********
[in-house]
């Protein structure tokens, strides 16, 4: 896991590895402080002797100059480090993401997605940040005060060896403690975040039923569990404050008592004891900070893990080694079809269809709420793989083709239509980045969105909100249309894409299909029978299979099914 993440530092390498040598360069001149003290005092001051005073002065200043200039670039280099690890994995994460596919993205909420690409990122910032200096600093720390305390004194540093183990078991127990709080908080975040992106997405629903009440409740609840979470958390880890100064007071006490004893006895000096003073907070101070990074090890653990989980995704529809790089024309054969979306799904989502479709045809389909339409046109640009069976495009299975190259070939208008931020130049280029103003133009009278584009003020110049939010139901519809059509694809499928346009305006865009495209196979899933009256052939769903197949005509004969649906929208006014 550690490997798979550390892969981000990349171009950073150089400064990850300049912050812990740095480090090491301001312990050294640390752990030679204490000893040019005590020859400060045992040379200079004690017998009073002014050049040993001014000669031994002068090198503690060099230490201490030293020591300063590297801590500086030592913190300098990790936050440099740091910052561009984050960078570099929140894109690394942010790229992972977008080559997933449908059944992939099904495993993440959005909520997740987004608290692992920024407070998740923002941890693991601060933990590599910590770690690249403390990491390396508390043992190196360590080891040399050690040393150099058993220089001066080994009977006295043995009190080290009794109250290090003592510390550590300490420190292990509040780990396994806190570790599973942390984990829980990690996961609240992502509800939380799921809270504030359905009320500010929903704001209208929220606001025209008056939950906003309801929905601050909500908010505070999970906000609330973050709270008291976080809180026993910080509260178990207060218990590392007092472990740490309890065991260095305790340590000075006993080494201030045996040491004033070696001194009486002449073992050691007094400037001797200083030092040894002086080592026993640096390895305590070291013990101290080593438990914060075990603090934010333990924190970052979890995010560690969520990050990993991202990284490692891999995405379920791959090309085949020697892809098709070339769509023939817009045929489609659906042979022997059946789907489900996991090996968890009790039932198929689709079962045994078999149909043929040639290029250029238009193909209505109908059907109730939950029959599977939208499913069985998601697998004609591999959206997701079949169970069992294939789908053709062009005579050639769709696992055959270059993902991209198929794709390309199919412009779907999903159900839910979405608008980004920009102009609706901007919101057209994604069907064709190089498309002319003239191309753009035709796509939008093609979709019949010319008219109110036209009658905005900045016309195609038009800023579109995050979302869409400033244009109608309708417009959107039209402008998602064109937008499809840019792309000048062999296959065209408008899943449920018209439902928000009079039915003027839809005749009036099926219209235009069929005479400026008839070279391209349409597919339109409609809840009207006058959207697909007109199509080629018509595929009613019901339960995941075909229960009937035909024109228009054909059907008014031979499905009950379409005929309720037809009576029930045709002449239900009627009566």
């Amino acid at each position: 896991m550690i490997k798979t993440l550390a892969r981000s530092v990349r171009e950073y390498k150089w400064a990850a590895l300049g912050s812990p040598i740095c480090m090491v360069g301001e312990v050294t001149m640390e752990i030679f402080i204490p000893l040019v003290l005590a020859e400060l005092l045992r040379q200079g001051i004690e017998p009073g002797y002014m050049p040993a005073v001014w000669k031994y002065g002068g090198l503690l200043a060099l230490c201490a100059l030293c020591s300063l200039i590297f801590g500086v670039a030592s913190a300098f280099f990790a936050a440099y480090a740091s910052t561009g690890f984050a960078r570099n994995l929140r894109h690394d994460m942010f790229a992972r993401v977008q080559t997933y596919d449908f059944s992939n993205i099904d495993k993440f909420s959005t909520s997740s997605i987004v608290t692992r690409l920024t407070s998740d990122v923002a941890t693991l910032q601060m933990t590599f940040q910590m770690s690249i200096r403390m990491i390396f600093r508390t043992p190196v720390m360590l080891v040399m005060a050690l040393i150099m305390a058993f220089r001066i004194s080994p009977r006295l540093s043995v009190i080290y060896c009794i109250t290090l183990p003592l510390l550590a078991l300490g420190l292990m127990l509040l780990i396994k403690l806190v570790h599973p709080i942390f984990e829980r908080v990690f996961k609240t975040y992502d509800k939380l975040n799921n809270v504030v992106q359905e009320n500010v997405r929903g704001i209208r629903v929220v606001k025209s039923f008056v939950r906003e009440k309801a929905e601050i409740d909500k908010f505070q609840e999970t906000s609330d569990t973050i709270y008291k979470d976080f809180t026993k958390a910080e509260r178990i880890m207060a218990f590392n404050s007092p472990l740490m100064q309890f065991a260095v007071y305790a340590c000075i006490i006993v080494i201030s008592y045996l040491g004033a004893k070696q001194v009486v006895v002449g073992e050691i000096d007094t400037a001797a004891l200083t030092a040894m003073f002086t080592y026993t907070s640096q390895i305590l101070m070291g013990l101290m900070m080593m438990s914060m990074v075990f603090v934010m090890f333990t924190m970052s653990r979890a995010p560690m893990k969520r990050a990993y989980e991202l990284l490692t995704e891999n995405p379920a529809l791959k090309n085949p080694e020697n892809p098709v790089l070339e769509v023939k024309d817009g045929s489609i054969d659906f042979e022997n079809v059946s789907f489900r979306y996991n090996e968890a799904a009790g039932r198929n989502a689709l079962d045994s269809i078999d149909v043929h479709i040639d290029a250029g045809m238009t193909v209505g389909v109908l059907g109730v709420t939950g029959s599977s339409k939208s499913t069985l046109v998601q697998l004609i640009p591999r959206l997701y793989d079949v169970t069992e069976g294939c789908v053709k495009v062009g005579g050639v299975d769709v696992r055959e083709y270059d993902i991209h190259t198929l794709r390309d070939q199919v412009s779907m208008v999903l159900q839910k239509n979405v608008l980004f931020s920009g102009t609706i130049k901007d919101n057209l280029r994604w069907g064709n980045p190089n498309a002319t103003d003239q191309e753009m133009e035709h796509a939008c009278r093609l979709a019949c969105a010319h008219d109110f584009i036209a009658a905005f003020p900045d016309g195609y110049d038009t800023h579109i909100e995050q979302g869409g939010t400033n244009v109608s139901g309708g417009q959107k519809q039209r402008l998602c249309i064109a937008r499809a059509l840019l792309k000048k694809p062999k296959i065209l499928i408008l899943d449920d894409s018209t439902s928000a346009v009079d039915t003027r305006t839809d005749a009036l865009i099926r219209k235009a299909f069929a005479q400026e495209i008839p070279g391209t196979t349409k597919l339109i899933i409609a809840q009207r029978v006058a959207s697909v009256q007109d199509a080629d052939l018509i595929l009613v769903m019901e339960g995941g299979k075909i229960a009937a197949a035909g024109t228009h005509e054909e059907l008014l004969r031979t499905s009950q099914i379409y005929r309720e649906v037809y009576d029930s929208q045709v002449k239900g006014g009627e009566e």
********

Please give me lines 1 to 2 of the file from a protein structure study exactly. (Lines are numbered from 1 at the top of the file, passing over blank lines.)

[in-house]
């Protein structure tokens, strides 16, 4: 896991590895402080002797100059480090993401997605940040005060060896403690975040039923569990404050008592004891900070893990080694079809269809709420793989083709239509980045969105909100249309894409299909029978299979099914 993440530092390498040598360069001149003290005092001051005073002065200043200039670039280099690890994995994460596919993205909420690409990122910032200096600093720390305390004194540093183990078991127990709080908080975040992106997405629903009440409740609840979470958390880890100064007071006490004893006895000096003073907070101070990074090890653990989980995704529809790089024309054969979306799904989502479709045809389909339409046109640009069976495009299975190259070939208008931020130049280029103003133009009278584009003020110049939010139901519809059509694809499928346009305006865009495209196979899933009256052939769903197949005509004969649906929208006014 550690490997798979550390892969981000990349171009950073150089400064990850300049912050812990740095480090090491301001312990050294640390752990030679204490000893040019005590020859400060045992040379200079004690017998009073002014050049040993001014000669031994002068090198503690060099230490201490030293020591300063590297801590500086030592913190300098990790936050440099740091910052561009984050960078570099929140894109690394942010790229992972977008080559997933449908059944992939099904495993993440959005909520997740987004608290692992920024407070998740923002941890693991601060933990590599910590770690690249403390990491390396508390043992190196360590080891040399050690040393150099058993220089001066080994009977006295043995009190080290009794109250290090003592510390550590300490420190292990509040780990396994806190570790599973942390984990829980990690996961609240992502509800939380799921809270504030359905009320500010929903704001209208929220606001025209008056939950906003309801929905601050909500908010505070999970906000609330973050709270008291976080809180026993910080509260178990207060218990590392007092472990740490309890065991260095305790340590000075006993080494201030045996040491004033070696001194009486002449073992050691007094400037001797200083030092040894002086080592026993640096390895305590070291013990101290080593438990914060075990603090934010333990924190970052979890995010560690969520990050990993991202990284490692891999995405379920791959090309085949020697892809098709070339769509023939817009045929489609659906042979022997059946789907489900996991090996968890009790039932198929689709079962045994078999149909043929040639290029250029238009193909209505109908059907109730939950029959599977939208499913069985998601697998004609591999959206997701079949169970069992294939789908053709062009005579050639769709696992055959270059993902991209198929794709390309199919412009779907999903159900839910979405608008980004920009102009609706901007919101057209994604069907064709190089498309002319003239191309753009035709796509939008093609979709019949010319008219109110036209009658905005900045016309195609038009800023579109995050979302869409400033244009109608309708417009959107039209402008998602064109937008499809840019792309000048062999296959065209408008899943449920018209439902928000009079039915003027839809005749009036099926219209235009069929005479400026008839070279391209349409597919339109409609809840009207006058959207697909007109199509080629018509595929009613019901339960995941075909229960009937035909024109228009054909059907008014031979499905009950379409005929309720037809009576029930045709002449239900009627009566």